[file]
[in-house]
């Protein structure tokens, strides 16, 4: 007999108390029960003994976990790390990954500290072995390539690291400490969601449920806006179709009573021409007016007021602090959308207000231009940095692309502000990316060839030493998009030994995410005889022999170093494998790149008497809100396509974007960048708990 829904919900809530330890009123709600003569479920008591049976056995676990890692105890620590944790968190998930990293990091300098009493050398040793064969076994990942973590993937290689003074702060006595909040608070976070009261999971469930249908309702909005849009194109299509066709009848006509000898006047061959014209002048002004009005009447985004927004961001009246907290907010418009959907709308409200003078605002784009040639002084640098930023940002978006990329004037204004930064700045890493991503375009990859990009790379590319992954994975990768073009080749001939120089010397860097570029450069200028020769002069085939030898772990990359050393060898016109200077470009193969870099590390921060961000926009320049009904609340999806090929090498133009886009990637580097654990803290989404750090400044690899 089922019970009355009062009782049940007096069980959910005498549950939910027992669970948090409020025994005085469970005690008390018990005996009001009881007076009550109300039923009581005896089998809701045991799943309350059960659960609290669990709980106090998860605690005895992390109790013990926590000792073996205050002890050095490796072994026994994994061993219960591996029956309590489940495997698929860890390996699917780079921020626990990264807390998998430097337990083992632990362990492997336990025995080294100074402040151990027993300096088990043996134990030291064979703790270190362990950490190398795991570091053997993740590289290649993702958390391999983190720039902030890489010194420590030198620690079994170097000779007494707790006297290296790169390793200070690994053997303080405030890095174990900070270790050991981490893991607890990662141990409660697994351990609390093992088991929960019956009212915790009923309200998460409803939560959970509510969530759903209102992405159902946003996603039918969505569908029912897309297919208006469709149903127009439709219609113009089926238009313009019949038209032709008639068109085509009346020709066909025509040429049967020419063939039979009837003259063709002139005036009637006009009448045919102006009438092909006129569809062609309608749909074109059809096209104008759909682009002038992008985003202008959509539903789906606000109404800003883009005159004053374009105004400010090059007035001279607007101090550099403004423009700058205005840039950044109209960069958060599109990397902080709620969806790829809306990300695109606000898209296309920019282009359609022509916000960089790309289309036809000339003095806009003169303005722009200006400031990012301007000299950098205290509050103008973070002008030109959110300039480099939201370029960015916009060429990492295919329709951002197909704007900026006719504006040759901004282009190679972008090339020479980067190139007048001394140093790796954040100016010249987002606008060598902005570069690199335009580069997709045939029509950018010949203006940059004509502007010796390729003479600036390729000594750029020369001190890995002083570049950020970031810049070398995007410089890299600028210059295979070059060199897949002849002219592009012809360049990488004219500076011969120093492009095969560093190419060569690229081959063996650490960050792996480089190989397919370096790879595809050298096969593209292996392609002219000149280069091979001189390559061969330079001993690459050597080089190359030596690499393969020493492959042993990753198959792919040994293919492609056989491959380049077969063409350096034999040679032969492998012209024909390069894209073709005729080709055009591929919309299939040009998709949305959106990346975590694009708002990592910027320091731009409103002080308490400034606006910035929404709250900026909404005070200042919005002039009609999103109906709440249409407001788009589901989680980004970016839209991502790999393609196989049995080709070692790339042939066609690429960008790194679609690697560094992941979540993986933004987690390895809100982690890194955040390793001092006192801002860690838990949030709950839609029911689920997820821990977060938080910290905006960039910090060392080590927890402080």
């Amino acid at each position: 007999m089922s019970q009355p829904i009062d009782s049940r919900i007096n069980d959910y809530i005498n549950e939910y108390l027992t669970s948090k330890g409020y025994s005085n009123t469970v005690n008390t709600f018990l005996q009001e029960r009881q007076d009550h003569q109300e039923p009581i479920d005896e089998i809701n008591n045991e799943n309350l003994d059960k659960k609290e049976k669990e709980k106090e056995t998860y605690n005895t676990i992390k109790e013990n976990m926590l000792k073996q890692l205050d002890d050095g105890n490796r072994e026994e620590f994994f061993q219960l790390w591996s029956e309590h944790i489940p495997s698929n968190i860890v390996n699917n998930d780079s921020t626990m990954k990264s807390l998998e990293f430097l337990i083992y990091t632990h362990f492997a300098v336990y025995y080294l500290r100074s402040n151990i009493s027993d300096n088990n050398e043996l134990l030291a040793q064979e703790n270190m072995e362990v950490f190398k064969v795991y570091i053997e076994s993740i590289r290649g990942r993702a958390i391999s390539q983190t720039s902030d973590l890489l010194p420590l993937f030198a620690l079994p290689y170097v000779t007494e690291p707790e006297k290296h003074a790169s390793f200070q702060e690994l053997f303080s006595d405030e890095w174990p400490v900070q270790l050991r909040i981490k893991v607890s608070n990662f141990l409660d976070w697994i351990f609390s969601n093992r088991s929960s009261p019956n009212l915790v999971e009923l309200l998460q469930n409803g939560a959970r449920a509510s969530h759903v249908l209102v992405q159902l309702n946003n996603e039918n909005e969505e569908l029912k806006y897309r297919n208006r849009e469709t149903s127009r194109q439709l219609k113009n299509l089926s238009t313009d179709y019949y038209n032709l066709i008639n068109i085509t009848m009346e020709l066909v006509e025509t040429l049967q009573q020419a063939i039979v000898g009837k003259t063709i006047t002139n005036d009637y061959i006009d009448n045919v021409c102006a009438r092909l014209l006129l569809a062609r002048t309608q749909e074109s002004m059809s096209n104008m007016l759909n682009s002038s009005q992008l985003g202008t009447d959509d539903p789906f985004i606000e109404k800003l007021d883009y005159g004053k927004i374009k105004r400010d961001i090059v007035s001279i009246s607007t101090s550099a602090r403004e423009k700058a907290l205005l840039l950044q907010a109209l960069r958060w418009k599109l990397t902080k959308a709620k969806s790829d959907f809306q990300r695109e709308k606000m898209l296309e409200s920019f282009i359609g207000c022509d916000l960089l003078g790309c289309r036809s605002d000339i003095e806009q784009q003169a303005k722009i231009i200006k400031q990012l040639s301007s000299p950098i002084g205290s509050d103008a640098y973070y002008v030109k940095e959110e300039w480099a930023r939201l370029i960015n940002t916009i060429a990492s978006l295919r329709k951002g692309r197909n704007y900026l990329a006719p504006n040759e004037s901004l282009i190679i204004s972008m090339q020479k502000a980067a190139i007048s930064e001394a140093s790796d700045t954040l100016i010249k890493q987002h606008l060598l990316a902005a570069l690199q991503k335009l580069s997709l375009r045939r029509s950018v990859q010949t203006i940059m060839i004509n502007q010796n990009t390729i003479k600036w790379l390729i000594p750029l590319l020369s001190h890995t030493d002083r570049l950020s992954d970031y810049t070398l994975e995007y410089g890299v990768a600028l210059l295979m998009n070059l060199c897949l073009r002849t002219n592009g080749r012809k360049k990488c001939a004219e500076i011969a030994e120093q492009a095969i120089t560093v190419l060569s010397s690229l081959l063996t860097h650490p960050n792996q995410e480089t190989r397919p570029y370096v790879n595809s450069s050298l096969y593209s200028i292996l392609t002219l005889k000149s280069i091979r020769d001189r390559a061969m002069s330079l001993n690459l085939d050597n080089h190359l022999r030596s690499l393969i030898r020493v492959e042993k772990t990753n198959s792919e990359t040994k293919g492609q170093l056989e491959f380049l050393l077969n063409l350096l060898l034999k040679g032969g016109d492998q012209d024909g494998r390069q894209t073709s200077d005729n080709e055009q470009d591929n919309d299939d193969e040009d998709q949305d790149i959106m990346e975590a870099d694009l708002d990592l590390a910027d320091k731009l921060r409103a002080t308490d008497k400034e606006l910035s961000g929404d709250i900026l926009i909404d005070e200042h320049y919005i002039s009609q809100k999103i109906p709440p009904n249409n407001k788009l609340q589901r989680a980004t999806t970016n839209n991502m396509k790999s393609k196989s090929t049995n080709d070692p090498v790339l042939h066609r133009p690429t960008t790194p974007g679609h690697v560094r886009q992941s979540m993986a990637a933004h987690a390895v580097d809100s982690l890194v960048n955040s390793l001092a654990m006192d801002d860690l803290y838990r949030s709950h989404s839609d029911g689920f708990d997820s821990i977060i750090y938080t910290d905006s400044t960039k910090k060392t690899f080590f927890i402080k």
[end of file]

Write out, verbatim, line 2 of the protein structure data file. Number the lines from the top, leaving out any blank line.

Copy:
């Protein structure tokens, strides 16, 4: 007999108390029960003994976990790390990954500290072995390539690291400490969601449920806006179709009573021409007016007021602090959308207000231009940095692309502000990316060839030493998009030994995410005889022999170093494998790149008497809100396509974007960048708990 829904919900809530330890009123709600003569479920008591049976056995676990890692105890620590944790968190998930990293990091300098009493050398040793064969076994990942973590993937290689003074702060006595909040608070976070009261999971469930249908309702909005849009194109299509066709009848006509000898006047061959014209002048002004009005009447985004927004961001009246907290907010418009959907709308409200003078605002784009040639002084640098930023940002978006990329004037204004930064700045890493991503375009990859990009790379590319992954994975990768073009080749001939120089010397860097570029450069200028020769002069085939030898772990990359050393060898016109200077470009193969870099590390921060961000926009320049009904609340999806090929090498133009886009990637580097654990803290989404750090400044690899 089922019970009355009062009782049940007096069980959910005498549950939910027992669970948090409020025994005085469970005690008390018990005996009001009881007076009550109300039923009581005896089998809701045991799943309350059960659960609290669990709980106090998860605690005895992390109790013990926590000792073996205050002890050095490796072994026994994994061993219960591996029956309590489940495997698929860890390996699917780079921020626990990264807390998998430097337990083992632990362990492997336990025995080294100074402040151990027993300096088990043996134990030291064979703790270190362990950490190398795991570091053997993740590289290649993702958390391999983190720039902030890489010194420590030198620690079994170097000779007494707790006297290296790169390793200070690994053997303080405030890095174990900070270790050991981490893991607890990662141990409660697994351990609390093992088991929960019956009212915790009923309200998460409803939560959970509510969530759903209102992405159902946003996603039918969505569908029912897309297919208006469709149903127009439709219609113009089926238009313009019949038209032709008639068109085509009346020709066909025509040429049967020419063939039979009837003259063709002139005036009637006009009448045919102006009438092909006129569809062609309608749909074109059809096209104008759909682009002038992008985003202008959509539903789906606000109404800003883009005159004053374009105004400010090059007035001279607007101090550099403004423009700058205005840039950044109209960069958060599109990397902080709620969806790829809306990300695109606000898209296309920019282009359609022509916000960089790309289309036809000339003095806009003169303005722009200006400031990012301007000299950098205290509050103008973070002008030109959110300039480099939201370029960015916009060429990492295919329709951002197909704007900026006719504006040759901004282009190679972008090339020479980067190139007048001394140093790796954040100016010249987002606008060598902005570069690199335009580069997709045939029509950018010949203006940059004509502007010796390729003479600036390729000594750029020369001190890995002083570049950020970031810049070398995007410089890299600028210059295979070059060199897949002849002219592009012809360049990488004219500076011969120093492009095969560093190419060569690229081959063996650490960050792996480089190989397919370096790879595809050298096969593209292996392609002219000149280069091979001189390559061969330079001993690459050597080089190359030596690499393969020493492959042993990753198959792919040994293919492609056989491959380049077969063409350096034999040679032969492998012209024909390069894209073709005729080709055009591929919309299939040009998709949305959106990346975590694009708002990592910027320091731009409103002080308490400034606006910035929404709250900026909404005070200042919005002039009609999103109906709440249409407001788009589901989680980004970016839209991502790999393609196989049995080709070692790339042939066609690429960008790194679609690697560094992941979540993986933004987690390895809100982690890194955040390793001092006192801002860690838990949030709950839609029911689920997820821990977060938080910290905006960039910090060392080590927890402080």